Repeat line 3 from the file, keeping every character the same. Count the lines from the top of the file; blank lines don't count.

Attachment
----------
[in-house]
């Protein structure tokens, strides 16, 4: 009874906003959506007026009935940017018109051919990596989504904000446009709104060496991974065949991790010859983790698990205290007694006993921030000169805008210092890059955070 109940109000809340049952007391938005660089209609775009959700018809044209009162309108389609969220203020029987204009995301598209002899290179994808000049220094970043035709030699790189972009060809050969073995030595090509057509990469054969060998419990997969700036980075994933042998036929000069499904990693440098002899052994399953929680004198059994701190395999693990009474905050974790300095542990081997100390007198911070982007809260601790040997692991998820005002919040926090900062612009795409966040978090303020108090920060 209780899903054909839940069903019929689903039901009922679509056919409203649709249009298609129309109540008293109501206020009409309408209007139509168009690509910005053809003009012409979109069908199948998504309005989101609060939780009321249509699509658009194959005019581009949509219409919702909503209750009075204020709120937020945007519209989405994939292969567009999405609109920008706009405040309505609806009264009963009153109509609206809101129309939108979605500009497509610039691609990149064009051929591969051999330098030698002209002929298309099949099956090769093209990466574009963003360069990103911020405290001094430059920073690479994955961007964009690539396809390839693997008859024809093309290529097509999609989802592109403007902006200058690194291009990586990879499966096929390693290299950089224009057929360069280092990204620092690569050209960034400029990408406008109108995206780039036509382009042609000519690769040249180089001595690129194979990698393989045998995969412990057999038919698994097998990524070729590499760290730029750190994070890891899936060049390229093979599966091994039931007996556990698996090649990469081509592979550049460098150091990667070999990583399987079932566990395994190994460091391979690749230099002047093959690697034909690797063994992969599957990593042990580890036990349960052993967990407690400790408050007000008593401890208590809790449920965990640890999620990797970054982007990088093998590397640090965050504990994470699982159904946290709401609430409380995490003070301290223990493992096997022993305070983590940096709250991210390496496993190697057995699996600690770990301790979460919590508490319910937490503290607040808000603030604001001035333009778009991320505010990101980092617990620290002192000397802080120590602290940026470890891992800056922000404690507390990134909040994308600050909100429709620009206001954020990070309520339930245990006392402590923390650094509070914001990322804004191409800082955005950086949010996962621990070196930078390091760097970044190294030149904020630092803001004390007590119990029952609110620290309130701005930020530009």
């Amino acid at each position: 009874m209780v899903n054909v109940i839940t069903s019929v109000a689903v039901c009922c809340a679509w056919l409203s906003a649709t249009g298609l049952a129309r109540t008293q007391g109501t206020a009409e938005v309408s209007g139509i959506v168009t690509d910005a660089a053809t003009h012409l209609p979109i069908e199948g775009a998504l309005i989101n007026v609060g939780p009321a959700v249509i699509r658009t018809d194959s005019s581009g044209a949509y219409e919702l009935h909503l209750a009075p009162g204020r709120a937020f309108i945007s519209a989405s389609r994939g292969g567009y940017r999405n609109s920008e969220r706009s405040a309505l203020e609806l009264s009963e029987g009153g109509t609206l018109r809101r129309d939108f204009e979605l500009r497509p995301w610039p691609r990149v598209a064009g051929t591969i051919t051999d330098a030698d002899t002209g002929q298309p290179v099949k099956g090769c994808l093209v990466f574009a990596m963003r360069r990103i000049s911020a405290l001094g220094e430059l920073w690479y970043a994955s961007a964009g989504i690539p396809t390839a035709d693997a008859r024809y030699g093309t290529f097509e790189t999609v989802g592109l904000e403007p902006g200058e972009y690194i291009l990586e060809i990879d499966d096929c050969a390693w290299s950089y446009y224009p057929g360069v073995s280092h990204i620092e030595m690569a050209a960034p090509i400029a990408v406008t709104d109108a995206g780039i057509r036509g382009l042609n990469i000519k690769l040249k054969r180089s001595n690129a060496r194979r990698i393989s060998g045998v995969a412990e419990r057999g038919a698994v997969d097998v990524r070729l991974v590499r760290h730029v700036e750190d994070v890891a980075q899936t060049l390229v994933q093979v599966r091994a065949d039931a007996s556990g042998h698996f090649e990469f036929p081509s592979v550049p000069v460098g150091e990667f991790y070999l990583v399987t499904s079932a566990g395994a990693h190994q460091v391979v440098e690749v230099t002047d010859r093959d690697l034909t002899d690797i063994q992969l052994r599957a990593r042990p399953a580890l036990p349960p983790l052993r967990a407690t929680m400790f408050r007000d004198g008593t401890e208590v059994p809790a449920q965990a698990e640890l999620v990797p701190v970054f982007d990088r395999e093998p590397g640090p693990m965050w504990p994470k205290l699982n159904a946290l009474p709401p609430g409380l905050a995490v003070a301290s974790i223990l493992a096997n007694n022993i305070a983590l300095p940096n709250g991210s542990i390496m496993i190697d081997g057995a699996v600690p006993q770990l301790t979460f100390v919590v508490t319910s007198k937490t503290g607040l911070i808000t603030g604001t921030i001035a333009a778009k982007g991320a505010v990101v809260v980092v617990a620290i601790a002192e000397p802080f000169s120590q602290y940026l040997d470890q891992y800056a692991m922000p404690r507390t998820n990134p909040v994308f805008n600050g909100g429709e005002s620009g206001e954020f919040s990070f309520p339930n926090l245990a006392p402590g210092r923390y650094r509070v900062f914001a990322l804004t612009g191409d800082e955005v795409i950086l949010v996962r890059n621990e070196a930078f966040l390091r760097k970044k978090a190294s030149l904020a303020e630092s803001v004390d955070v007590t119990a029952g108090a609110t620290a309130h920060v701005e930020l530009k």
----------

């Amino acid at each position: 009874m209780v899903n054909v109940i839940t069903s019929v109000a689903v039901c009922c809340a679509w056919l409203s906003a649709t249009g298609l049952a129309r109540t008293q007391g109501t206020a009409e938005v309408s209007g139509i959506v168009t690509d910005a660089a053809t003009h012409l209609p979109i069908e199948g775009a998504l309005i989101n007026v609060g939780p009321a959700v249509i699509r658009t018809d194959s005019s581009g044209a949509y219409e919702l009935h909503l209750a009075p009162g204020r709120a937020f309108i945007s519209a989405s389609r994939g292969g567009y940017r999405n609109s920008e969220r706009s405040a309505l203020e609806l009264s009963e029987g009153g109509t609206l018109r809101r129309d939108f204009e979605l500009r497509p995301w610039p691609r990149v598209a064009g051929t591969i051919t051999d330098a030698d002899t002209g002929q298309p290179v099949k099956g090769c994808l093209v990466f574009a990596m963003r360069r990103i000049s911020a405290l001094g220094e430059l920073w690479y970043a994955s961007a964009g989504i690539p396809t390839a035709d693997a008859r024809y030699g093309t290529f097509e790189t999609v989802g592109l904000e403007p902006g200058e972009y690194i291009l990586e060809i990879d499966d096929c050969a390693w290299s950089y446009y224009p057929g360069v073995s280092h990204i620092e030595m690569a050209a960034p090509i400029a990408v406008t709104d109108a995206g780039i057509r036509g382009l042609n990469i000519k690769l040249k054969r180089s001595n690129a060496r194979r990698i393989s060998g045998v995969a412990e419990r057999g038919a698994v997969d097998v990524r070729l991974v590499r760290h730029v700036e750190d994070v890891a980075q899936t060049l390229v994933q093979v599966r091994a065949d039931a007996s556990g042998h698996f090649e990469f036929p081509s592979v550049p000069v460098g150091e990667f991790y070999l990583v399987t499904s079932a566990g395994a990693h190994q460091v391979v440098e690749v230099t002047d010859r093959d690697l034909t002899d690797i063994q992969l052994r599957a990593r042990p399953a580890l036990p349960p983790l052993r967990a407690t929680m400790f408050r007000d004198g008593t401890e208590v059994p809790a449920q965990a698990e640890l999620v990797p701190v970054f982007d990088r395999e093998p590397g640090p693990m965050w504990p994470k205290l699982n159904a946290l009474p709401p609430g409380l905050a995490v003070a301290s974790i223990l493992a096997n007694n022993i305070a983590l300095p940096n709250g991210s542990i390496m496993i190697d081997g057995a699996v600690p006993q770990l301790t979460f100390v919590v508490t319910s007198k937490t503290g607040l911070i808000t603030g604001t921030i001035a333009a778009k982007g991320a505010v990101v809260v980092v617990a620290i601790a002192e000397p802080f000169s120590q602290y940026l040997d470890q891992y800056a692991m922000p404690r507390t998820n990134p909040v994308f805008n600050g909100g429709e005002s620009g206001e954020f919040s990070f309520p339930n926090l245990a006392p402590g210092r923390y650094r509070v900062f914001a990322l804004t612009g191409d800082e955005v795409i950086l949010v996962r890059n621990e070196a930078f966040l390091r760097k970044k978090a190294s030149l904020a303020e630092s803001v004390d955070v007590t119990a029952g108090a609110t620290a309130h920060v701005e930020l530009k």